A taste for venison started Ian McTaggart Cowan on his lifelong quest to record the habits and habitat needs of wildlife in B.C.
“He attributes the fact that he lived to be 100 to the fact that he lived on venison,” says Briony Penn, who has penned the official biography of Cowan, who is considered to be the father of Canadian ecology.
Penn tells Cowan’s remarkable story in her new book The Real Thing: The Natural History of Ian McTaggart Cowan.
The book is 558 pages thick but a good read, says naturalist Fred McMechan.
“It’s not as dry a biography as you had to read at university,” McMechan says.
Penn says Cowan wasn’t actually recognized as the pioneer of scientific wildlife research until very recently.
She says Cowan established the very first nature television educational series in the 1950s and 60s, Fur and Feathers, Web of Life in 1955, and The Living Sea that made science exciting and found audiences around the world.
Cowan also set up the very first wildlife management school at the University of British Columbia toward the end of the Second World War.
Penn says veterans returning from the war were permitted to go straight into university and a lot of Cowan’s recruits were prairie boys who had been hunters before the war and found that working with Cowan out in nature eased the shell shock of war, or what we know today as post traumatic stress syndrome.
Cowan trained a whole team of people who became conservation officers, park wardens, and Canadian wildlife service scientists, she says.
The veterans who trained with Cowan also became involved in starting chapters of Ducks Unlimited and other non-profit fish and game organizations.
“At one time every single wildlife department across Canada was staffed by his students,” Penn says.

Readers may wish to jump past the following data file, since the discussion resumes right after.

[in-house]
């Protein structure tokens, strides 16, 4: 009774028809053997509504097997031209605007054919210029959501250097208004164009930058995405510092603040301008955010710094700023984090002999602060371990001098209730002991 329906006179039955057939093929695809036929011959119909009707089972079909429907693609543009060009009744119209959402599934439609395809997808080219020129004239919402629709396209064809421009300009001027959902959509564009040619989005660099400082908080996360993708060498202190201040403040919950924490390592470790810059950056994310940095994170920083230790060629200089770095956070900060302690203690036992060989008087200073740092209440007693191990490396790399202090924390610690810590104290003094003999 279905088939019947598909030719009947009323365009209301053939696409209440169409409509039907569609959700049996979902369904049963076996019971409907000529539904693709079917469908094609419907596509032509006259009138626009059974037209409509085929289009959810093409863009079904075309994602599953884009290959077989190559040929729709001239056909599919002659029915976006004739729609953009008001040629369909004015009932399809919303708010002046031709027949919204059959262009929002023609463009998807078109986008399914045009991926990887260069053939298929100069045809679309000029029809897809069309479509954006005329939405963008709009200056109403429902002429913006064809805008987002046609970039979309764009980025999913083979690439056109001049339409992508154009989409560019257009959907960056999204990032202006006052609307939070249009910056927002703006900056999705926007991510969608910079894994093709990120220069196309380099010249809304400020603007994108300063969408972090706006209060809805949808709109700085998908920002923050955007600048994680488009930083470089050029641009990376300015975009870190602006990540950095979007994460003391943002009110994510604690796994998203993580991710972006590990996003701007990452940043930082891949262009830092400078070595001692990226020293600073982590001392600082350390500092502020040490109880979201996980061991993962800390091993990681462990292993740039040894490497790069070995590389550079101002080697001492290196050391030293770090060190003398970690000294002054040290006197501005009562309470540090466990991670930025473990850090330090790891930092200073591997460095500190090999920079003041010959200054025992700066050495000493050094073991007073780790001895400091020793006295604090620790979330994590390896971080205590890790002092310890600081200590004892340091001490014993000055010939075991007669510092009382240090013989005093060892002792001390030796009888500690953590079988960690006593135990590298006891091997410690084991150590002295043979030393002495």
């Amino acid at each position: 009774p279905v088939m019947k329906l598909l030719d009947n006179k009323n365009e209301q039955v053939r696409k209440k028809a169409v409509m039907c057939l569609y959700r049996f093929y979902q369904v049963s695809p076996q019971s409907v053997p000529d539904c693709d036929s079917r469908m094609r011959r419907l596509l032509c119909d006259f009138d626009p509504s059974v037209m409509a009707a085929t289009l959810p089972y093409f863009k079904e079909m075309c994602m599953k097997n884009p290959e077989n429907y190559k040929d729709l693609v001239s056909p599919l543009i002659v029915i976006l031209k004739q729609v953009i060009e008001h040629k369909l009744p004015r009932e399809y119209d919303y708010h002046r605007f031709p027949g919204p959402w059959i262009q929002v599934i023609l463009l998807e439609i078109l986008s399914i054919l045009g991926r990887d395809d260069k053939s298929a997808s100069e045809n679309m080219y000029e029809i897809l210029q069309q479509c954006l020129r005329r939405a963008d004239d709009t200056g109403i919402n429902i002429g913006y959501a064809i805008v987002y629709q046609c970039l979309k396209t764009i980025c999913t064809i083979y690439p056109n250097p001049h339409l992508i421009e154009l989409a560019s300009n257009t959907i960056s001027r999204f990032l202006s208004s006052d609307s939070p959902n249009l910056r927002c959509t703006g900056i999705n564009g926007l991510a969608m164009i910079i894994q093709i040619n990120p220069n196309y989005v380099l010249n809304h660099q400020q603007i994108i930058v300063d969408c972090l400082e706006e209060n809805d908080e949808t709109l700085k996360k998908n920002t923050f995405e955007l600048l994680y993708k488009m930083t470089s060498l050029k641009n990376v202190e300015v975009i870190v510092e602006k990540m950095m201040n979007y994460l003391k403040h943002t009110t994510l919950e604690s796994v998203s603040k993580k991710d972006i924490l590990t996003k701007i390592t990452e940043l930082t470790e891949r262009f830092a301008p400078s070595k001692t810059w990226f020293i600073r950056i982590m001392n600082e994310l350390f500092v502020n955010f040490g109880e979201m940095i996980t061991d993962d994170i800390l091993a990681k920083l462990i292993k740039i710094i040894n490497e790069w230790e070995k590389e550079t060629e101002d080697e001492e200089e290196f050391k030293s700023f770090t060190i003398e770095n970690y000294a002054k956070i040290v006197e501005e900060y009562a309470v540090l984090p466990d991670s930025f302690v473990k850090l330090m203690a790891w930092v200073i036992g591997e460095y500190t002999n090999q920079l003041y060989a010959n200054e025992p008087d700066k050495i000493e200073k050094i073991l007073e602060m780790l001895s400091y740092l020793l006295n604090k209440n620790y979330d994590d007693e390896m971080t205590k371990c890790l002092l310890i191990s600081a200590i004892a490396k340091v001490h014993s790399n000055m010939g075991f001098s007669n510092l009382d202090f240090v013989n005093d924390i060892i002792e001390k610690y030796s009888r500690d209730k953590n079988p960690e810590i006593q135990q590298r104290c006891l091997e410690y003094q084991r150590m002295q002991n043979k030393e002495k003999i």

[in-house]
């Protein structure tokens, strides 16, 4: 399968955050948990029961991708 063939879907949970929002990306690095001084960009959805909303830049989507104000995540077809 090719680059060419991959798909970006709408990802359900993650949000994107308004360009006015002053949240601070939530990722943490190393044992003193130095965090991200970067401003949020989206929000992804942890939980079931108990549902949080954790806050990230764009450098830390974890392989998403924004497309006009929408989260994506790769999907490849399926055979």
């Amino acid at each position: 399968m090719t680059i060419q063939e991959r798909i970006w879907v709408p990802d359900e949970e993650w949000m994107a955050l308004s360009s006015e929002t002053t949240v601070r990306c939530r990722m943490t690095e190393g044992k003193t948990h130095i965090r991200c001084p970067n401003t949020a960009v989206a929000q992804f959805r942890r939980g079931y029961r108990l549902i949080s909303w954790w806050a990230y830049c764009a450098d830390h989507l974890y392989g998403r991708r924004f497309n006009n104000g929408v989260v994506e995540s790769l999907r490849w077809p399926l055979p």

“So what he did was bring science to wildlife management.”
She said Cowan was also a very avid subsistence hunter, and supporter of indigenous subsistence lifestyles.
As a result he worked on many projects such as recording wildlife activity in the Mackenzie Delta prior to the development of the Mackenzie pipeline.
He worked with Eric Collier at Meldrum Creek to set up his beaver restoration project.
Cowan and his team also did all of the research and advising on California and Rocky Mountain big horn sheep whose populations were in serious decline in the 1930s.
“We wouldn’t have any big horns here if these guys hadn’t been paying attention at a really critical time,” Penn says.
“There’s even a big horn conservation area down in the Okanagan named after him.”
She says Cowan’s favourite animal of all to eat was black tail deer (mule deer), starting from the time he was a teenager hunting in the hills around Vancouver.
“He was a real advocate for good sportsmanship, scientific wildlife management, and really understanding animal populations and how they relate to their environment.”
She says Cowan also very much appreciated local knowledge.
For example she said he used a lot of the information provided by Fred Shillaker, a fur buyer at Chezacut because Shillaker was such as good naturalist and record keeper.
She notes that all of of Cowan’s journals about wildlife populations are available on the University of Victoria library’s website. Searches can be made on specific animal populations such as big horn sheep and other animals indicating what we once had and what we could have again with careful wildlife management.
“There are still a lot of species at risk and ecosystems at risk,” Penn says.
Today, she says one of the big areas people are worried about is the impact on wildlife with the proposed development of the Site C Dam on the Peace River in northeast B.C.
She says Cowan did animal population surveys in the Peace River region before the area was flooded to create the W.A.C. Bennett dam.
“We should be paying attention to that kind of thing because we are about to do it again and it is going to have an even greater impact,” Penn says.
Cowan started the concept of incremental impact on wildlife, she adds.
“You can’t just keep doing things to wildlife and expect it to survive. Each little thing is like death by a thousand cuts.”
In his later years Cowan, who lived from 1910 to 2010, co-edited The Birds of British Columbia.
The Real Thing is a BC Book Prize Winner of the Roderick Haig-Brown Regional Prize for the book that contributes most to the enjoyment and understanding of B.C.
The Real Thing also won the Mack Laing Heritage Society Literary Prize.